Baby Colic is not a disease; it is a condition that causes otherwise healthy babies to cry inconsolably, usually in the evening and at night. Doctors are not sure what causes colic, but it is believed to be caused by abdominal pain due to intestinal gas.
Make sure your baby is getting enough to eat, but not too much, as the problem may be hunger or overeating.
Make sure your baby isn't swallowing too much air while eating. Your should feed your baby slowly, holding him or her almost upright and burping him or her periodically. It is a good idea to prop your baby up for 15 minutes after feeding.
If bottle-fed, use nipples with holes large enough to drip cold formula at least 1 drop per second. Babies will swallow more air from around the nipple if the hole is too small.
Do not overheat baby formula. It is best heated to body temperature.
Babies need to suck on something for up to 2 hours per day to be satisfied. If feedings do not allow enough time for sucking, use a pacifier.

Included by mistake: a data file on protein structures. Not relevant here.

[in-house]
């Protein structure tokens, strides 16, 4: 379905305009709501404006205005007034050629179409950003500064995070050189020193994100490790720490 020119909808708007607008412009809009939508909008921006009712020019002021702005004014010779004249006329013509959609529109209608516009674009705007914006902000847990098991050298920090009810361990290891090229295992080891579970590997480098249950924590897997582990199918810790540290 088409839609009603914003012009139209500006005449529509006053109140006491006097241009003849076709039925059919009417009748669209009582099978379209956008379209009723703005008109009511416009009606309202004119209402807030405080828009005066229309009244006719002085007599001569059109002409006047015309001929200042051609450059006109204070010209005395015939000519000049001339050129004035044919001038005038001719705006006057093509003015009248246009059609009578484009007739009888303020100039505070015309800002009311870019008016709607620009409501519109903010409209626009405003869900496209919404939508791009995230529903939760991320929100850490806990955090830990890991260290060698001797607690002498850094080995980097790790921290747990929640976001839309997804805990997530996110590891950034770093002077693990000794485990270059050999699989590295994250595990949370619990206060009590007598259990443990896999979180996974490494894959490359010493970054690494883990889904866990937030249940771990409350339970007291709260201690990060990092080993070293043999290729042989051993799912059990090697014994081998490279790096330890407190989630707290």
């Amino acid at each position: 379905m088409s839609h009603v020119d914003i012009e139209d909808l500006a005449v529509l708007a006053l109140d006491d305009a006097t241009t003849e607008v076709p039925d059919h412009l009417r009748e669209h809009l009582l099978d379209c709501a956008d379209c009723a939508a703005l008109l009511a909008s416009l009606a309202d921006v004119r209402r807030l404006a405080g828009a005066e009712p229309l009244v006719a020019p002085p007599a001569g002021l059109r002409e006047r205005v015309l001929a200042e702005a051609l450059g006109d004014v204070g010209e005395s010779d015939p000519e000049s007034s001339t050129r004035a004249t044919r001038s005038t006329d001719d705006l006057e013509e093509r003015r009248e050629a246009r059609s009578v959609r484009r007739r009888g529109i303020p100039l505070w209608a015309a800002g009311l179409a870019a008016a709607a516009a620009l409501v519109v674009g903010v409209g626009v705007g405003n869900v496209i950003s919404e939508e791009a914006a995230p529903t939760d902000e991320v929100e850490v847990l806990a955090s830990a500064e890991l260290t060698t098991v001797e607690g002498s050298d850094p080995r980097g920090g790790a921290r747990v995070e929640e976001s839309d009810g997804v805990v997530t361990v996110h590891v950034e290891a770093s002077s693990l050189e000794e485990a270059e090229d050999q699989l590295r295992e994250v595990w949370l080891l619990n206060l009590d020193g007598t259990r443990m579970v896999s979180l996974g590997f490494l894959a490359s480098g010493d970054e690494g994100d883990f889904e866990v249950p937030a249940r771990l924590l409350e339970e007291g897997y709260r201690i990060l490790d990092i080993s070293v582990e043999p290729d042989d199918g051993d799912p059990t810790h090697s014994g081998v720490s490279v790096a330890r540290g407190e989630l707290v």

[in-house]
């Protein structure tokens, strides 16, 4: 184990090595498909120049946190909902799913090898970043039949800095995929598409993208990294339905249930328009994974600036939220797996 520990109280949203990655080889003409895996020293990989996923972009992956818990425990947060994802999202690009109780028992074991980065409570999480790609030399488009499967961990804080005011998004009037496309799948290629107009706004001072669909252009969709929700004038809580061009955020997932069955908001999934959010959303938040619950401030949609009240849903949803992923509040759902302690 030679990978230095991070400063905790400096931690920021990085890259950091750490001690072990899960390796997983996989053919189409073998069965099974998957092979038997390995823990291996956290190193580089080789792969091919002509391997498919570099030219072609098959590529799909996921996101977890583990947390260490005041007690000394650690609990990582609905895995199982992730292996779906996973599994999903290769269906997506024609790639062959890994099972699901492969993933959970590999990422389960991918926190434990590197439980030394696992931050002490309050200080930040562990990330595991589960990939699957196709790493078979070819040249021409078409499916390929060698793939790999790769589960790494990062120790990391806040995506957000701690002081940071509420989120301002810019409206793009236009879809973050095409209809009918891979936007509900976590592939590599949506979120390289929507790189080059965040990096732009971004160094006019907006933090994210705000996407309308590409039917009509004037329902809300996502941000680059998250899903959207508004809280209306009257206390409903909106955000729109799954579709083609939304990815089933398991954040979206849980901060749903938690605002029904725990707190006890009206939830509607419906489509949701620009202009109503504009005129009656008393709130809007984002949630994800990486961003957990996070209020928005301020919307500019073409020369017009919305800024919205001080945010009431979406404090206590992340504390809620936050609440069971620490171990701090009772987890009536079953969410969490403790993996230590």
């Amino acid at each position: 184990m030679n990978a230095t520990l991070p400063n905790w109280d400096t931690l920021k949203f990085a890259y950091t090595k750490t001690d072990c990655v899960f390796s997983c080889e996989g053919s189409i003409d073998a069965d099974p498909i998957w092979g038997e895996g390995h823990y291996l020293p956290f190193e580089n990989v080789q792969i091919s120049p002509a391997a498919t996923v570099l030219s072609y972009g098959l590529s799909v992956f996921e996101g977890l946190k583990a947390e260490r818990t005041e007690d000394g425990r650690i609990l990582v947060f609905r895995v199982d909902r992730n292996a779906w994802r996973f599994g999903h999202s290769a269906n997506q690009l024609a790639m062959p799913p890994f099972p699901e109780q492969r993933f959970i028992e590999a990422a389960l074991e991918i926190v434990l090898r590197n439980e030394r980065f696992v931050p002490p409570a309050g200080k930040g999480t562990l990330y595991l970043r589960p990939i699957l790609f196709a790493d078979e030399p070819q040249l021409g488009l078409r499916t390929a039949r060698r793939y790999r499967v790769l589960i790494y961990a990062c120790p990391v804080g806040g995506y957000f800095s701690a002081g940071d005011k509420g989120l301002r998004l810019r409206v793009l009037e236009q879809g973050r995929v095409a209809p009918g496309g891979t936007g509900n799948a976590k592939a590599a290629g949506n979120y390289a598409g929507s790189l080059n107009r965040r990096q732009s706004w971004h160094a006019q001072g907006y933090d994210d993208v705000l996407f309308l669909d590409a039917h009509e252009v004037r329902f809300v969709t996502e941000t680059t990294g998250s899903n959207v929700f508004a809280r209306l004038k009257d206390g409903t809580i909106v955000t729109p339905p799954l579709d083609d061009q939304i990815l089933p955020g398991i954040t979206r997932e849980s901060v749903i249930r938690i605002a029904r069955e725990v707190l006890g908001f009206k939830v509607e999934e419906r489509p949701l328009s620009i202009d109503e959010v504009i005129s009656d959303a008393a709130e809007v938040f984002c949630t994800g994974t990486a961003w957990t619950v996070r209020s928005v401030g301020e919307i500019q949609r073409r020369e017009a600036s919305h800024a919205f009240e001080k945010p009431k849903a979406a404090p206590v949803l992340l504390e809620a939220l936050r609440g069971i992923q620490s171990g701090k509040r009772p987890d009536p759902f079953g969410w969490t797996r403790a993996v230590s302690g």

Keep a regular routine for meals, naps and playtime.
Mealtime should be quiet and undisturbed by bright lights and loud noises.
Make sure your baby's diaper is clean and not wet.
Make sure your baby isn't too hot or too cold.
Make sure your baby isn't bored.
Putting your baby stomach-down over your knee or forearm may be helpful.
Calm your baby with a car ride or a walk outside.
Place your baby near the hum of a dishwasher, aquarium, clothes dryer, etc. may have a soothing effect.
Don't worry about spoiling a baby during the first 3 months; comforting a baby makes both of you feel better.
Most important, stay calm and try to relax. If you start to lose control, take a minute to calm down. Never shake a baby as it can cause permanent brain damage or death.